What about people who look at you as Kanye’s little man?

Kid Cudi: [Laughs.] The album will shut a lot of people up. I actually have my own voice, and people will see that with the album. ’Ye just lets me be a man and shit. You don’t necessarily want a motherfucker to be holding your hand the whole time. There was a time when nobody listened to my shit and nobody would give me the time of day. Now I’ve got like four fan-made mixtapes—I’ve only got one mixtape out, the rest of them are from fans. Fans make these Kid Cudi wallpapers and draw pictures of me and all this and that. That shit is real; that means that kids connect with that shit. Not just because I’m Kanye’s artist. Those kids fuck with my music and that’s the realest shit ever. That lets me know that I’m important, and nothing is better than knowing you’re important.

So while both Lupe and Cudi certainly had their brush with 'Ye, neither seems to fit the bill of a true protégé. Instead, artists like Travis Scott and Big Sean seem to truly fit the mold. 

When I think of Travis Scott, I first think of “Don’t you open up that window,” but then I think of Kanye. (Then I think of “Don’t you open up that window” for the next 24 hours; that shit sticks with you like stripper glitter.) Though "Antidote" is the song that jumps out at most non-hardcore Scott fans, it’s "Lights (Love Sick)" - which hosts a sample of Ye’s “Christian Dior Denim Flow” - that put Scott on Kanye's radar and eventually lead to him signing as a producer on Very G.O.O.D. Beats.

In fact, after meeting Kanye, Scott delayed the release of Owl Pharaoh to completely revamp the project under West’s tutelage. In an interview with MTV, Scott credits Kanye for helping to shape the project. Where Cudi and Lupe seemed to want to distance themselves, the link has never been something that’s bothered Scott. In a conversation with Grantland, Scott was asked, “People will still throw around the 'Kanye protégé' title for you. Are you cool with that?” His response?

"Man, it’s ill. ’Ye told me all the time, he wants me to carry the music through time. He trusts me with the sound and shit." —Grantland

Scott has embraced the title, and the burdens and privileges that come with it, but unlike Big Sean, it wasn't something he sought out. Similar to Chance and Scott, Sean too idolized West, but when he first met Kanye he was a 21-year old college junior working as a telemarketer. In a story detailed by MTV, Sean explained how he rushed to a local Michigan radio station to hopefully get a chance to impress West with his rapping hobby. It worked.

MTV also got Kanye's point of view:

“It was like out of the movies. I could hear his personality and character and style in it. I wasn’t signing acts at that time. But I was so inspired by what he did. His voice was very compelling. His lyrics were very clever and the melodies and the way he was putting it together and his story. So it’s not that easy, but it’s a lot of people who rap who aren’t as dope.” After losing contact then getting back in touch, ’Ye brought Sean out on the road while he recorded Graduation. Eventually the Louis Vuitton Don signed Sean to G.O.O.D. Music/ Def Jam at the end of 2007. —MTV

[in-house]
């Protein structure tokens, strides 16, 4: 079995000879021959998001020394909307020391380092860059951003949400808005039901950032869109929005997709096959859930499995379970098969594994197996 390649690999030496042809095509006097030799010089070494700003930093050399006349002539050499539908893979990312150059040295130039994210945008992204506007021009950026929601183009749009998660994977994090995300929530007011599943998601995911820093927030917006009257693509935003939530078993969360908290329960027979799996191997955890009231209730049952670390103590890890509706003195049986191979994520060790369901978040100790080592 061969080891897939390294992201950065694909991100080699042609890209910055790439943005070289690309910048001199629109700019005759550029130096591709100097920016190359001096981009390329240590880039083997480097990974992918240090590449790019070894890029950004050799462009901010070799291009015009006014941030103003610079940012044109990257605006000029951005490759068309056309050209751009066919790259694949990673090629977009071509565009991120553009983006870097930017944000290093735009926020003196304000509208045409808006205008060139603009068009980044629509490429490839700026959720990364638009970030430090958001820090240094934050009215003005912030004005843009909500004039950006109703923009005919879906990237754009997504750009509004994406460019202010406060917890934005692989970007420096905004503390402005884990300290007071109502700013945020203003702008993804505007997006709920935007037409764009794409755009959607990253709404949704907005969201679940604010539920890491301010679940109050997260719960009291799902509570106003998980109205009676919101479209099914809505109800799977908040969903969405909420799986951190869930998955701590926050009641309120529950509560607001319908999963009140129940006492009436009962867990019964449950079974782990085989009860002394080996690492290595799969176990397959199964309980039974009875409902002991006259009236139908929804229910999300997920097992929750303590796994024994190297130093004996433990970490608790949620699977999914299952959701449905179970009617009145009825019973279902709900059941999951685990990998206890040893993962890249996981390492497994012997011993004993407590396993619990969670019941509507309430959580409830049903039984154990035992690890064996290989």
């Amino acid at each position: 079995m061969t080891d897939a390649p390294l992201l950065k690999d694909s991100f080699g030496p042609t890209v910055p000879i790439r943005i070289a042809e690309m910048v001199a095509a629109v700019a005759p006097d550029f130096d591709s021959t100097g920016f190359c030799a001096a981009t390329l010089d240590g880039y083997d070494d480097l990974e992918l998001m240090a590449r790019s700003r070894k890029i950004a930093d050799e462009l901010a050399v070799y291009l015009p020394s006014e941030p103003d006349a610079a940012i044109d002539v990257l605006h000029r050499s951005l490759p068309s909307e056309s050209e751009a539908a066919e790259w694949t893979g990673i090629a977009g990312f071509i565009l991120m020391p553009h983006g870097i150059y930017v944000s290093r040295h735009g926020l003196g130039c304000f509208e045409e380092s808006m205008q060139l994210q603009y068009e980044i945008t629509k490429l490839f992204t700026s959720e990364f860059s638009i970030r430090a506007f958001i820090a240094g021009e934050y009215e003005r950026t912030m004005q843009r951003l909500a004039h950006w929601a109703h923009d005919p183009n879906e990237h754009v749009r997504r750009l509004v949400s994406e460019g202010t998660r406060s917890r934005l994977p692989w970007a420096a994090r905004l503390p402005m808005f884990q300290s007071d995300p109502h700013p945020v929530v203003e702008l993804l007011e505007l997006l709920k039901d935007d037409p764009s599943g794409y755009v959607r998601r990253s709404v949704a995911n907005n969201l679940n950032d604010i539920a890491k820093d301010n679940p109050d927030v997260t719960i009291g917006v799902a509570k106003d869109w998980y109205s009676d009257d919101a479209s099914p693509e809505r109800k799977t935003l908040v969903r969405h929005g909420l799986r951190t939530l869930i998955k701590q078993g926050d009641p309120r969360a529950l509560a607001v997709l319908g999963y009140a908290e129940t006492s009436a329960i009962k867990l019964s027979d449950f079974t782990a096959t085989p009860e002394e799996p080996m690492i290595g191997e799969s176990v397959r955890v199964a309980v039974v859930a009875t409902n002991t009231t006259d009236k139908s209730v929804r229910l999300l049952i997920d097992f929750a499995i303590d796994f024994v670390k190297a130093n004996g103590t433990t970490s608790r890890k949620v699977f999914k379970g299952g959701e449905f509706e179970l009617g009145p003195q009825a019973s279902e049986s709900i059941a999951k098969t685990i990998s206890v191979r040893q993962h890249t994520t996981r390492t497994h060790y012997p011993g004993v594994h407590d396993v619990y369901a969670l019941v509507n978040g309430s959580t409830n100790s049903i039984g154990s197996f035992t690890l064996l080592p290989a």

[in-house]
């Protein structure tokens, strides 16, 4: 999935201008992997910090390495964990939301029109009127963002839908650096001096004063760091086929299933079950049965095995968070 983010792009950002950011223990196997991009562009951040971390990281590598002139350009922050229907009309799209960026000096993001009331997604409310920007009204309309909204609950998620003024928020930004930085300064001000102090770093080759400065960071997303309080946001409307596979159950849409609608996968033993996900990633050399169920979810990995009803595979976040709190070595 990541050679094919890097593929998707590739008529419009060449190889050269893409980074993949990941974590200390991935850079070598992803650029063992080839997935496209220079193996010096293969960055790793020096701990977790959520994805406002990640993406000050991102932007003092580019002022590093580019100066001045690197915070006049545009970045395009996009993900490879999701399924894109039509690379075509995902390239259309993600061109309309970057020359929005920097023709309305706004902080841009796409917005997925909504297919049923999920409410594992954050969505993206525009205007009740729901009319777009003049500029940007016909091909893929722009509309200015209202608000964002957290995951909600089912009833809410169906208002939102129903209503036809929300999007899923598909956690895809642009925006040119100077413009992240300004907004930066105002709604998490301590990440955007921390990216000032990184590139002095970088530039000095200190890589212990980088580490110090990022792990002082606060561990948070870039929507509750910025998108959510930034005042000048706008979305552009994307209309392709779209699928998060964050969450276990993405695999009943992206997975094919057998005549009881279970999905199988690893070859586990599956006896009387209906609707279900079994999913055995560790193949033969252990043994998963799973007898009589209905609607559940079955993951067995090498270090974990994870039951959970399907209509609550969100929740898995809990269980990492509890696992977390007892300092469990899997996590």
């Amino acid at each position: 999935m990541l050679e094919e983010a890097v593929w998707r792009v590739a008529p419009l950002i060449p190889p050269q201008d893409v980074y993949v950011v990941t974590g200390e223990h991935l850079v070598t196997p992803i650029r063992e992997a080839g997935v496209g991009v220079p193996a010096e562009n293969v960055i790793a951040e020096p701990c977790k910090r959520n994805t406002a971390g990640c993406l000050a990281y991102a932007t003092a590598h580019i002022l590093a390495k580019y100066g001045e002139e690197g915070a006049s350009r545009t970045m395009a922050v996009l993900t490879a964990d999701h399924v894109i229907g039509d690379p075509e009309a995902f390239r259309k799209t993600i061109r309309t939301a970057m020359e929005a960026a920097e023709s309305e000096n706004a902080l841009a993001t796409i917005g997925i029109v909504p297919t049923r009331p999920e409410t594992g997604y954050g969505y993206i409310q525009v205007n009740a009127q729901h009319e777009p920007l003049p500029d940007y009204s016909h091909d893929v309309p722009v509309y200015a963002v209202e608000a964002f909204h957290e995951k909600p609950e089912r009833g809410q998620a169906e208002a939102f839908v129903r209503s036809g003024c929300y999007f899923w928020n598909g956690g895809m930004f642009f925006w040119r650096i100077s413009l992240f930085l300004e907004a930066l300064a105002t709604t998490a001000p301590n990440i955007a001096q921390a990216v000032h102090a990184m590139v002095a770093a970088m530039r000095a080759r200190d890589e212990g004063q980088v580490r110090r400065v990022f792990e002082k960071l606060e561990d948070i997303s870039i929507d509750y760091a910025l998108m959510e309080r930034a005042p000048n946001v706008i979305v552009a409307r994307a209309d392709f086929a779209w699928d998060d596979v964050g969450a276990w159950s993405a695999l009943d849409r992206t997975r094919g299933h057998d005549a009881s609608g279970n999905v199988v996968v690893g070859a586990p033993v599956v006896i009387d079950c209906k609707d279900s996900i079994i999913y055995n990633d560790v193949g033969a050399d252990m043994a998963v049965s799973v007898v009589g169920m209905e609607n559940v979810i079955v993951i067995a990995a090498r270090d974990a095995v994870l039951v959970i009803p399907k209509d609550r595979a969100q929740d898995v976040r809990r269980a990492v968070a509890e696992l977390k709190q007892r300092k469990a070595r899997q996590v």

The relationship with Kanye is something Sean has never tried to evade, and after getting a break like that, why would he? On "See Me Now," Sean displays an adoration for his mentor when he raps:

"I know Kanye a jerk," how could you say that? He rode me and my mama 'round in his Maybach/What kind of jerk is that? What kind of jerks is y'all? Fuck it if he a jerk, I bet you jerk him off." —MTV

Sean is a protégé in every sense of the word. He was handpicked by Kanye and spent four years under his guidance before releasing an album. In some ways, I think Sean is still Kanye's protégé more than any other artist. Scott, Kanye's next closest pupil, is only a producer at GOOD Music. As an artist signed to EPIC and Grand Hustle he's really formed his own identity and started to form his own movement and his own signatures, but Sean has stayed at home and has continued to eat off the GOOD Music table. Where all of Kanye's previous mentees have successfully become artists in their own right (perhaps a testament to Kanye's artistic influence) it's Sean who remains right by his side.

Kanye is magnetic. His art grabs you, shakes you to the core and rebuilds you in his image. I understand being inspired by Kanye West, but inspiration does not necessarily mean tutelage. Although Kanye is woven into Chance's DNA, he's not a central figure in Chano's actual story. Go ahead and debate religion in his music all you want, but the claim that Chance is Kanye's protégé, let alone his best, is simply blasphemous.

Correction: A previous version of this article incorrectly stated that Big Sean didn't land a Kanye feature until his third album, Dark Sky Paradise, but Kanye was a guest on "Marvin & Chardonnay" off Sean's debut, Finally Famous.